About the Talk
November 29, 2013 1:20 AM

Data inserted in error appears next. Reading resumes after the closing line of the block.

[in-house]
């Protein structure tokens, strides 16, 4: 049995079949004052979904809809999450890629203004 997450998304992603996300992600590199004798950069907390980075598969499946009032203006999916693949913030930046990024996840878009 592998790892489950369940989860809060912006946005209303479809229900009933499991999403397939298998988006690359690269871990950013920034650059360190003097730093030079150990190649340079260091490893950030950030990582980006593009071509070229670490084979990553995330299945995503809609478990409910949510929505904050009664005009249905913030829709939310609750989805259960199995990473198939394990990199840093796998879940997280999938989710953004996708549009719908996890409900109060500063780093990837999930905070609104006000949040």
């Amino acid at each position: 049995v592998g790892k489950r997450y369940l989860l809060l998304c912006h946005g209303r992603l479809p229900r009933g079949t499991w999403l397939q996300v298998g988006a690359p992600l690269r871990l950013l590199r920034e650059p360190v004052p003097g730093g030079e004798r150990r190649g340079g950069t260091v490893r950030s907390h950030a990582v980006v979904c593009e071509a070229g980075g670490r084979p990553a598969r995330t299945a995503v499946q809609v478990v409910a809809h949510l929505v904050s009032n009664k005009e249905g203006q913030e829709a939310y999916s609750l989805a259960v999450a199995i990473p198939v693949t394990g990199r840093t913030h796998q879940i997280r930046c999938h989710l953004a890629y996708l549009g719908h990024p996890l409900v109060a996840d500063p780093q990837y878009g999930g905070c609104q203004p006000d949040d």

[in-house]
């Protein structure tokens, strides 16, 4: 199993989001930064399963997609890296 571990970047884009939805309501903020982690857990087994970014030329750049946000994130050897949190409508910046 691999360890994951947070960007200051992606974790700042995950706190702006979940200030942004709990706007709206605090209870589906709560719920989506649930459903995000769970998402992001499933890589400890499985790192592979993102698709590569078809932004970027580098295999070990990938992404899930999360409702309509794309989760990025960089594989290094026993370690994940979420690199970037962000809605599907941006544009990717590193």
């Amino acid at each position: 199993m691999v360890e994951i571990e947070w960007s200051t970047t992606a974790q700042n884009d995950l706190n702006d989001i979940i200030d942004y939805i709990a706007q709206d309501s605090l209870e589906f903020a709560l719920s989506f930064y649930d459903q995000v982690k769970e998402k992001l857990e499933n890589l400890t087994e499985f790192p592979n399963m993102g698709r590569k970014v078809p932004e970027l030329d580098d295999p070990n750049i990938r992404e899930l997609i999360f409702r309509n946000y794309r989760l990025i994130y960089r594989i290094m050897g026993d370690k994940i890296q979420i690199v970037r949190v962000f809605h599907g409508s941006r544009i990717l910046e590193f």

The Victorian 2013 State of our Environment Report opens by paying respect to Aboriginal people because this is a report that considers how people live in the environment and we all know that some live more sustainably than others. Our record since colonisation is not good and we now live with the legacy of our land, water and human settlement management practices. With leadership, application and the implementation of sound environmental policies we can and should be working to remedy this legacy. Strategic policy development and implementation will generate solutions. My report reflects the fact that the task is vast and the need urgent. Report after report tells us to expect deeply confronting climate change impacts. And, if, as the Bureau of Statistics projects, Australia's population doubles in the next 60 years, with significant increases in Victoria, business as usual will not be sustainable environmentally or economically. Advertisement The 2013 report is intended to form a plank of the remedial environmental processes we need to promote. It is in two parts: environmental trends, and goals with associated recommendations. It focuses on the ecosystem services the environment provides, without which we are at best poorer and shabbier, and at worst nothing. Ecosystem services are about the environment and us – people in a landscape. We can't live without clean water, fresh air, the pollination services of bees and butterflies, healthy soils, food and the fibre which other species provide. It is imperative that we fundamentally adjust our thinking and our actions to respect and recognise the services our environment provides. This report, like all previous ones, reinforces that message. It is confronting to reflect on how little has changed since the last Victorian report in 2008. The science is in. Climate change is a monumental threat. Data presents mixed messages. Our per capita emissions are down but our total emissions are up. We continue to be among the highest per capita greenhouse emitters on earth. Our climate is becoming hotter and drier; heat waves will become more frequent; the risk of extreme events is increasing. On our eastern seaboard, ocean temperatures are rising at four times the global average. Addressing greenhouse gas emissions, given our resource use and consumption patterns, will require us to work really seriously to develop a modern energy system that promotes efficiencies and the reduction of emissions. The report's recommendations address this and the process by which we can progress this agenda. We need a constructive discussion about this and leadership from government to facilitate it. In relation to biodiversity and land we know that much of Victoria's vegetation now falls outside tolerable fire intervals and that the conservation status of species continues to decline. We also know that we require monitoring to fill gaps and properly inform management efforts across the spectrum and in respect of pest plants and animals and soil condition. This report calls for the persistent and thorough audit of monitoring. A statewide ecological processes management plan is a necessary foundation for orderly management, the establishment of targets and data protocols. The community expresses legitimate concerns about species survival and extinction and ecological processes and if we can't measure what is going on we certainly can't meaningfully manage it. Strategic adaptive management is recommended. Native vegetation clearing regulations need to be reconsidered, to promote a return to the hierarchy of "avoid, minimise, offset". Support for the blunt instrument of a 5 per cent planned burning target should be replaced with a risk management mechanism that involves burning regimes on private as well as public land. Burning processes in the public domain should be reported for their biodiversity and other implications. A range of mechanisms will be needed to arrest environmental decline and these will include incentives in promoting sustainable farming practices and bio-links. Ecosystem targets should be determined then implemented. Sustainable food production in urban and agricultural settings will form part of the jigsaw, complementing soil health improvement strategies. The Victorian community is embracing sustainable food production and governments will increasingly be challenged to consider how best to promote this emerging sector in systemic and sustainable ways. Food sensitive urban planning offers a pathway. My report also reflects on the need to take more care in managing environmental water by the establishment of environmental water targets. The environmental water reserve now is inadequate to maintain the ecosystem health of many inland water systems. Freshwater biodiversity continues to decline and native fish species are under pressure. We lack the data to provide a comprehensive statewide assessment of water quality. Again, monitoring and data collection is failing us. Comprehensive data on the condition of coastal and marine systems is unavailable, invasive species are a continuing threat, and we still know little about estuary condition. As climate change provides conditions conducive to invasive and other species our marine estate will change in ways we will understand even less, as we lack a baseline. Land use, housing, transport and water and energy use policies and processes, compounded by population growth and climate change constitute continuing challenges to sustainable development. We need our elected representatives to provide leadership. I recommend a number of actions – not only policy positions but implementation. Life cycle assessment, product stewardship, materials reclamation, water sensitive urban design, statewide urban forestry strategies, a review of tax arrangements, social housing efficiency, road transport pricing, bus rapid transit, the formalisation of a transport working group and an independent infrastructure authority to deal with the emerging cities agenda all form part of the strategic vision that underpins this report. Underscoring our discussion of housing, land use and transport issues, all of which are interconnected, is a discussion about design and its critical role in assisting us to deliver meaningful and responsive changes to the way we plan our cities and affect the environment. Government is urged to inform the public properly about environmental issues, taking up the potential that electronic media offer, developing awareness, engendering interest and sponsoring informed opinion in the public. In all the community consultation conducted by my office – and it has been extensive and inclusive – people from all walks of life have observed that they require access to information about the environment and our impact on it. We have never been as technology rich. The opportunity for government to feed this interest is enormous and clearly beneficial to the extent that an environmentally informed public will be more sympathetic to the sorts of changes we need to make to our consumption patterns and other environmentally insensitive practices. Since the last report the wicked problem of climate change has more insistently insinuated itself into the discussion about environmental issues. Rigorous scientific method has been used to enable us to understand the challenges we confront. It is irresponsible to suggest we not assume a significant role in addressing this critical challenge. We have to do our bit. In fact, given our alarmingly high per capita contribution to greenhouse emissions, it is retrograde if we don't. There will be opportunities. Innovators will be able to seize them. We have to get clever about adapting to climate change, which we know is inevitable. And we must continue to urge our governments to actively sponsor mitigation efforts. We need leadership to do this. Government must assume the role of responding proactively and purposefully to the challenge of the century, climate change. It will affect every part of our lives and the environment. I look forward to this State of the Environment Report advancing a progressive, responsible agenda in respect of climate change, terrestrial and marine biodiversity, ecosystem services and human settlements.